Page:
Yanks roll again, 9-2By
You just gotta love these offensive romps. You also have to wish they could do this night in and night out, but hey, we’ll take it when we can get it. We’ll also take that pitching performance from Igawa every time, though we know he’s not going to deliver it.
As one of Igawa’s most vocal detractors, I have to say that he was rather impressive last night. He threw 92 pitches through six innings, 62 for strikes, which really makes me wonder why he didn’t come out for the seventh inning. You knew Henn and Britton were throwing the 8th and 9th, so was it Joe’s and Gator’s concern for Igawa’s confidence (get him out while he’s ahead), or was it Joe’s compulsory use of Scott Proctor?
Yeah, I’m going to bring it up, even though my intention is not to kill the buzz of another win. I just don’t get it: with another game against Cleveland and three against Boston in the offing, why does Joe have to go to Proctor? The dude pitched in five straight games last week, and has pitched in nine of the Yankees 13 games this season. An extra day off is only going to help him at this point. Some of my angst will subside if he’s not available for work today — but I’m not sure Joe has ever strung together the words “Scott Proctor is not available today.”
The good news is that he hasn’t allowed a hit in his last three appearances (3.2 innings), hasn’t allowed a run in his past five, and his walk last night was his first in four outings. He’s starting to hit a groove, and I just don’t want him being overused and burned out.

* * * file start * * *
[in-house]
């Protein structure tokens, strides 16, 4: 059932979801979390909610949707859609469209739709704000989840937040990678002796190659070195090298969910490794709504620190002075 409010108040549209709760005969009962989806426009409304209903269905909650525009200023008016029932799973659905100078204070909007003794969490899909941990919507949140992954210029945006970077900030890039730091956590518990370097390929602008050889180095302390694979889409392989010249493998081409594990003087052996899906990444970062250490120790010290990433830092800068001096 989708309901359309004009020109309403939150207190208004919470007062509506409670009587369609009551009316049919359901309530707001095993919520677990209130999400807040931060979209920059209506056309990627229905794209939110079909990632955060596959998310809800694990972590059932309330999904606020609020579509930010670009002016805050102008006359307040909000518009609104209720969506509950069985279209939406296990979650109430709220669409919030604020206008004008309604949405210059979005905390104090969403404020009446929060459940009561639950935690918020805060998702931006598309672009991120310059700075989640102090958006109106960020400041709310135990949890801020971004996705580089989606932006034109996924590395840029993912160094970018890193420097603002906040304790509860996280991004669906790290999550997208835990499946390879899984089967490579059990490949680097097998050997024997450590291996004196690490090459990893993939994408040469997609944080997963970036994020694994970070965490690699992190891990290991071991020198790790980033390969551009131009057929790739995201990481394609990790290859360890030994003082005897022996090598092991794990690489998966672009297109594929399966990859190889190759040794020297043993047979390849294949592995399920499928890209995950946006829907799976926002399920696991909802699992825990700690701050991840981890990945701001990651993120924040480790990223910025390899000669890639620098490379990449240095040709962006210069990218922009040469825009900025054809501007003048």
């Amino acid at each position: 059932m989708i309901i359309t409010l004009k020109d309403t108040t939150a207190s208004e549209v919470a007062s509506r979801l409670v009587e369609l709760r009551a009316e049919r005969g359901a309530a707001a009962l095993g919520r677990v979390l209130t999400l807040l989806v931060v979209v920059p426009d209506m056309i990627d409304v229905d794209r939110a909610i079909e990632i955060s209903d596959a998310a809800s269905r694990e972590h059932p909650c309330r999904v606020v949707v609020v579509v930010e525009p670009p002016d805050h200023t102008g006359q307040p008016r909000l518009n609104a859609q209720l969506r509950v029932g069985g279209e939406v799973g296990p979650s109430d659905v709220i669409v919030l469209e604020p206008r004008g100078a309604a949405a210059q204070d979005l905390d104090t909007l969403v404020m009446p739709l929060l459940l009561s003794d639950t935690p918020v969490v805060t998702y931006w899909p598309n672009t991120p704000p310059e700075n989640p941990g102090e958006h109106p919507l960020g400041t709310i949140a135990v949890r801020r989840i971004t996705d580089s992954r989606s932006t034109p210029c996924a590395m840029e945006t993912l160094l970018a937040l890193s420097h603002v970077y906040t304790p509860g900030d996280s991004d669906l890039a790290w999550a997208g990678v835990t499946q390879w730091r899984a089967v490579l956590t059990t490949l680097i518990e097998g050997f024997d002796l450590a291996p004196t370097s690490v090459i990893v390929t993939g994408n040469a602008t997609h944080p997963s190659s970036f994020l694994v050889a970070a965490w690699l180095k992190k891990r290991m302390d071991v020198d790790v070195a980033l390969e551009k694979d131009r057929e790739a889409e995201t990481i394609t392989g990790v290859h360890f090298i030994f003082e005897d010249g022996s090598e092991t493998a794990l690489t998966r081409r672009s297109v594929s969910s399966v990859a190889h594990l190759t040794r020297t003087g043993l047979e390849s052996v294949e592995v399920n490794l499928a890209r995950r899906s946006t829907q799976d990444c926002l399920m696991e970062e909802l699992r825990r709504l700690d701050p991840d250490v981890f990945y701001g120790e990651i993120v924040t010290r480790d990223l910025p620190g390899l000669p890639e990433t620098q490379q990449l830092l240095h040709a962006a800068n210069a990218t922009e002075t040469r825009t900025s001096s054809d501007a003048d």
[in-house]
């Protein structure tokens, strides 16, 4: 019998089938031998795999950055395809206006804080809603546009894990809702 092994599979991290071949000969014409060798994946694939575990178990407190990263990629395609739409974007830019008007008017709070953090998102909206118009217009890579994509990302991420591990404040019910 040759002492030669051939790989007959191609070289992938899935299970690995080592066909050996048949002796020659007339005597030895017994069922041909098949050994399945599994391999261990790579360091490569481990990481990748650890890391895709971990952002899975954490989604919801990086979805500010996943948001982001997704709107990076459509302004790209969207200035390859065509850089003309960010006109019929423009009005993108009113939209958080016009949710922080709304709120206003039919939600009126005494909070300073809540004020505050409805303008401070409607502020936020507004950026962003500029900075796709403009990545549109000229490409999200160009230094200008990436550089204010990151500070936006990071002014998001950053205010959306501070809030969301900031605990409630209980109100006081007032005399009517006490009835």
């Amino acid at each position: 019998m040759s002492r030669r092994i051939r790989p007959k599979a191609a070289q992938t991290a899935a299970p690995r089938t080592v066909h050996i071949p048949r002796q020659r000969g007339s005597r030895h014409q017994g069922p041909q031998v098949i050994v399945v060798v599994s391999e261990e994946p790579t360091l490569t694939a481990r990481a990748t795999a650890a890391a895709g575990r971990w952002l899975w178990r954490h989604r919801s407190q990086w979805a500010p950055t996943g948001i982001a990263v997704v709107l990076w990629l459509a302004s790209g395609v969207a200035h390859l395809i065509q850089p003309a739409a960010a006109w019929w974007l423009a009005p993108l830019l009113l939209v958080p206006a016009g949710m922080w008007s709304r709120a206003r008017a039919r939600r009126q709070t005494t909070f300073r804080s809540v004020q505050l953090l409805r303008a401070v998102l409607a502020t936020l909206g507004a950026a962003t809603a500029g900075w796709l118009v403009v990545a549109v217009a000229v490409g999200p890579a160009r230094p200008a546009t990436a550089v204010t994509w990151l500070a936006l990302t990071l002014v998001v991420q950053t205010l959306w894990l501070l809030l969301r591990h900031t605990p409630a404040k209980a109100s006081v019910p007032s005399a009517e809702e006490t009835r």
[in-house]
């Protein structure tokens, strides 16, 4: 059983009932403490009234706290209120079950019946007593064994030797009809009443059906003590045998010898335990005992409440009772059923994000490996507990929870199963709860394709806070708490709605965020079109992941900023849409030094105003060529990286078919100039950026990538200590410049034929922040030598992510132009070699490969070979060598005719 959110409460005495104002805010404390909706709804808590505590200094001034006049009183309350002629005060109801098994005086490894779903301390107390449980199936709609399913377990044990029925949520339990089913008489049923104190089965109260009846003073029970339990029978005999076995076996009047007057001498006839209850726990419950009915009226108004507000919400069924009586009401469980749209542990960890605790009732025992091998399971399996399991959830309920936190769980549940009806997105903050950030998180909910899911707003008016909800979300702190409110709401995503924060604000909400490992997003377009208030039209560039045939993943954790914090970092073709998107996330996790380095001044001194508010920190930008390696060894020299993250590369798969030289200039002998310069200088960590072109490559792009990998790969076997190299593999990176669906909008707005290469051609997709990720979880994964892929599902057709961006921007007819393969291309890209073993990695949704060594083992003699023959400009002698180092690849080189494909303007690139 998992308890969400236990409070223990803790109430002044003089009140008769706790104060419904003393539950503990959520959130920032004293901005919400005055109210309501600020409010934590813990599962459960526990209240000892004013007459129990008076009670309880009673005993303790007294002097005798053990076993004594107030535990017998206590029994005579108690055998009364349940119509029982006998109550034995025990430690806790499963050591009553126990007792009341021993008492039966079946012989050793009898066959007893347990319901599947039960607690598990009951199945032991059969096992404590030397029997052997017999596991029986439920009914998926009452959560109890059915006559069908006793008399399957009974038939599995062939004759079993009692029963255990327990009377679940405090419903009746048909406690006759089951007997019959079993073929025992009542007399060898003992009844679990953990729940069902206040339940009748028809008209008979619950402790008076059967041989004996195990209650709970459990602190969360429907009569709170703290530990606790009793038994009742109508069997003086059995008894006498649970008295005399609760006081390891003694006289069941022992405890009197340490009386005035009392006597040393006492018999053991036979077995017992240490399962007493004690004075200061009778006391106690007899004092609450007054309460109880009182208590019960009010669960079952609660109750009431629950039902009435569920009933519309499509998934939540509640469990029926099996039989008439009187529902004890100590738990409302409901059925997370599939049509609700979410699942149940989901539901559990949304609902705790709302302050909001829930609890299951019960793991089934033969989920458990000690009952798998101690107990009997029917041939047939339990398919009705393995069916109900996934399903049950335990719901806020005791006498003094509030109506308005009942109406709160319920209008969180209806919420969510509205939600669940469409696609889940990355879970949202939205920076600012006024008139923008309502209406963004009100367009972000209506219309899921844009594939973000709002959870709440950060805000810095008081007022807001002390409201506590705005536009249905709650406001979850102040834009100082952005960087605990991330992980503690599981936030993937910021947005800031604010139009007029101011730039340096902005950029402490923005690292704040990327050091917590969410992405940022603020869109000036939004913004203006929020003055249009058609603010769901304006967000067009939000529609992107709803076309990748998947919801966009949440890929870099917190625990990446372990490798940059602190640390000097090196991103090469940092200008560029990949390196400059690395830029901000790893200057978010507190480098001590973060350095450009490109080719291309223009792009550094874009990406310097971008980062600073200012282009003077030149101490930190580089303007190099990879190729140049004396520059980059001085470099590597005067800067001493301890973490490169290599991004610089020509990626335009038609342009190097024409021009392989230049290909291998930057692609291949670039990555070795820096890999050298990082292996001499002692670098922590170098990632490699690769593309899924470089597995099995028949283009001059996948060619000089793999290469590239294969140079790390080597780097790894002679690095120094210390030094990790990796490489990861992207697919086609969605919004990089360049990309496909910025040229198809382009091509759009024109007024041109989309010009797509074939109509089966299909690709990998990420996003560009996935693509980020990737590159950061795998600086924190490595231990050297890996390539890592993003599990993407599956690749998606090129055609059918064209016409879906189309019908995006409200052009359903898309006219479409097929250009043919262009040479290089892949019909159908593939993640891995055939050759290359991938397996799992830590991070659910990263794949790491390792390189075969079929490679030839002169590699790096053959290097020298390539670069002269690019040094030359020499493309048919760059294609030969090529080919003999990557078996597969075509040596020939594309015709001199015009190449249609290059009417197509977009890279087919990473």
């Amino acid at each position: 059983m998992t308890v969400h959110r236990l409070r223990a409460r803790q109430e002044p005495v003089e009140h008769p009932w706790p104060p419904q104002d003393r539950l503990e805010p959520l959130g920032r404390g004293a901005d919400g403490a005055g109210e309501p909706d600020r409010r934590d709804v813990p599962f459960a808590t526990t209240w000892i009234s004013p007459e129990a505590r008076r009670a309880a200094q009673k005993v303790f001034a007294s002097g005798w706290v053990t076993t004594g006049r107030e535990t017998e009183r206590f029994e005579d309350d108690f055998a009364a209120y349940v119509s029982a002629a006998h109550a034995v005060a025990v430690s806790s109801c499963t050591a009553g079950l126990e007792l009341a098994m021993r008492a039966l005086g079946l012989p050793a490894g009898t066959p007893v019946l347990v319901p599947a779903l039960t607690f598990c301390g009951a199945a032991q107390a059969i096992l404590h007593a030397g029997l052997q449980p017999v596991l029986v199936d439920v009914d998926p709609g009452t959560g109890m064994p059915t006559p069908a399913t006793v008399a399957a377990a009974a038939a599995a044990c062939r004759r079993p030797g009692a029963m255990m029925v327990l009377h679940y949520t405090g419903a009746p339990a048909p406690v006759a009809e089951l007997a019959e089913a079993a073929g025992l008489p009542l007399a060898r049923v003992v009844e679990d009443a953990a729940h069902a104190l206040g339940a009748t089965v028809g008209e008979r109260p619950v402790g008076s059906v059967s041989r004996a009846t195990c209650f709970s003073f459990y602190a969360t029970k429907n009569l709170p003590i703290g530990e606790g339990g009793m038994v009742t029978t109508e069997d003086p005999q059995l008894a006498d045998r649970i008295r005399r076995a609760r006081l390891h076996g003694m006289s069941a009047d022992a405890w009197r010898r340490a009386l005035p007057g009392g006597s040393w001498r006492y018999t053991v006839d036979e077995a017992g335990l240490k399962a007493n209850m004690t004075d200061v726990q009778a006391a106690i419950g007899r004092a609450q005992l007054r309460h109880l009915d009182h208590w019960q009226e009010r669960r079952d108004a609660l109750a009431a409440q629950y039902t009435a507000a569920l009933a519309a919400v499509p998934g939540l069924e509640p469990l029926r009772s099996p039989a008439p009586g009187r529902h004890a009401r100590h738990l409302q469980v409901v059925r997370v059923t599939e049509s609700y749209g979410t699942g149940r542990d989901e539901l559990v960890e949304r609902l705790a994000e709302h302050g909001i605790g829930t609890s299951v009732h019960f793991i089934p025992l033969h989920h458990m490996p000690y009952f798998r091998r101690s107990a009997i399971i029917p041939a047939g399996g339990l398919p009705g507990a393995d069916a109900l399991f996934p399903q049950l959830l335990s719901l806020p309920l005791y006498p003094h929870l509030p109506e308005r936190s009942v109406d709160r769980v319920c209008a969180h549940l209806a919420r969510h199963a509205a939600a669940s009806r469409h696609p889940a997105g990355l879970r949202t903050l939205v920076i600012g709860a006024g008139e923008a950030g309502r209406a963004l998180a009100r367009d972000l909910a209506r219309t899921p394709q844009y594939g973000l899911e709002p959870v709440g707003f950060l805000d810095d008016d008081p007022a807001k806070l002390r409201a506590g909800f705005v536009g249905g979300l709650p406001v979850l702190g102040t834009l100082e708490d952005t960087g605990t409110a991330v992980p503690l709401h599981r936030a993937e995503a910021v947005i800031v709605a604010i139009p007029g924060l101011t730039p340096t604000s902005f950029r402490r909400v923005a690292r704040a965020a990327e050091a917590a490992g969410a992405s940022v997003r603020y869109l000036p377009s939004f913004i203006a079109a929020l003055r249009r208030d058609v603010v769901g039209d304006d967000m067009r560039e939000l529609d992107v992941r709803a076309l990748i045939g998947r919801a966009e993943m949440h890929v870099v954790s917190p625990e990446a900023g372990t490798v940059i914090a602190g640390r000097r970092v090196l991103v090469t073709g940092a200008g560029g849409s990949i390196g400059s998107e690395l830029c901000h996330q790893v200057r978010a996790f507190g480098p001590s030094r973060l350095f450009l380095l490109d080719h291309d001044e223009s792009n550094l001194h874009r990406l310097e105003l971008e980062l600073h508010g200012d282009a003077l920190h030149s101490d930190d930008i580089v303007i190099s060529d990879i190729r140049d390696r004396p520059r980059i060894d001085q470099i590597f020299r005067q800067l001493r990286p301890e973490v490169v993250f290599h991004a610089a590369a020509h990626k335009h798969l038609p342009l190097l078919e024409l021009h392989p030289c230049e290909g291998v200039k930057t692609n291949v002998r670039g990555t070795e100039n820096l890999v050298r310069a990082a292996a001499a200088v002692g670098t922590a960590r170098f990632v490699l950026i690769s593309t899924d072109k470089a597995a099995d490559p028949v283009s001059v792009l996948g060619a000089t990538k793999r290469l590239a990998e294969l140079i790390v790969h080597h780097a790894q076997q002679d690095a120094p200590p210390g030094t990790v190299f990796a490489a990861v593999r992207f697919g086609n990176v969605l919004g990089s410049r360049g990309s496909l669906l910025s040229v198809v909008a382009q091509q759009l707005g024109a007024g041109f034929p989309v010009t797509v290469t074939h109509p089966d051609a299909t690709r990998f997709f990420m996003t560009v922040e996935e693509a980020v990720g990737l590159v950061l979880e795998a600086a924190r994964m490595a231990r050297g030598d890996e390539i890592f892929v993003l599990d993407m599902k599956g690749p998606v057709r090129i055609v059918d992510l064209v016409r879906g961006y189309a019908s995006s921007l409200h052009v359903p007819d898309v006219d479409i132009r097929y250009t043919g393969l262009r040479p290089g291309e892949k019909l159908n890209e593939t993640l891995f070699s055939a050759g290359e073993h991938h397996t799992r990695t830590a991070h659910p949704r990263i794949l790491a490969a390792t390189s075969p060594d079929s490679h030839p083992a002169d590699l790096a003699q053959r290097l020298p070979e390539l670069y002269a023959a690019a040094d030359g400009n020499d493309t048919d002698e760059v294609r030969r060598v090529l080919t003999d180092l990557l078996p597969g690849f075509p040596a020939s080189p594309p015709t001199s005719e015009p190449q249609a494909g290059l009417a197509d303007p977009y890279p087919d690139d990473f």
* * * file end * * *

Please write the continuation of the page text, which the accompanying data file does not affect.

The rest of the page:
But, if my biggest complaint about a game is the use of Proctor with a 7-run lead, I think we’re in good shape. All the starters got a hit, and Alex hit yet another bomb (yeah, it was a “tack on,” if there is such thing, but what are you gonna do, tell the guy to stop hitting homers?).
Rasner vs. Fausto Carmona this afternoon. I’ve been worried about our inexperienced pitchers going up against the Cleveland offense, but after looking through their order, they’re nothing to fear, at least at this point. True, their top three — Sizemore, Michaels, and Hafner — are producing, and Ryan Garko has promise at the No. 4 spot. But after that, it’s a mess of guys hitting under .250 (though Peralta and Delucci have decent OBPs).
Here are two batting lines. Name each player:
Player A: .191/.296/.213
Player B: .180/.208/.180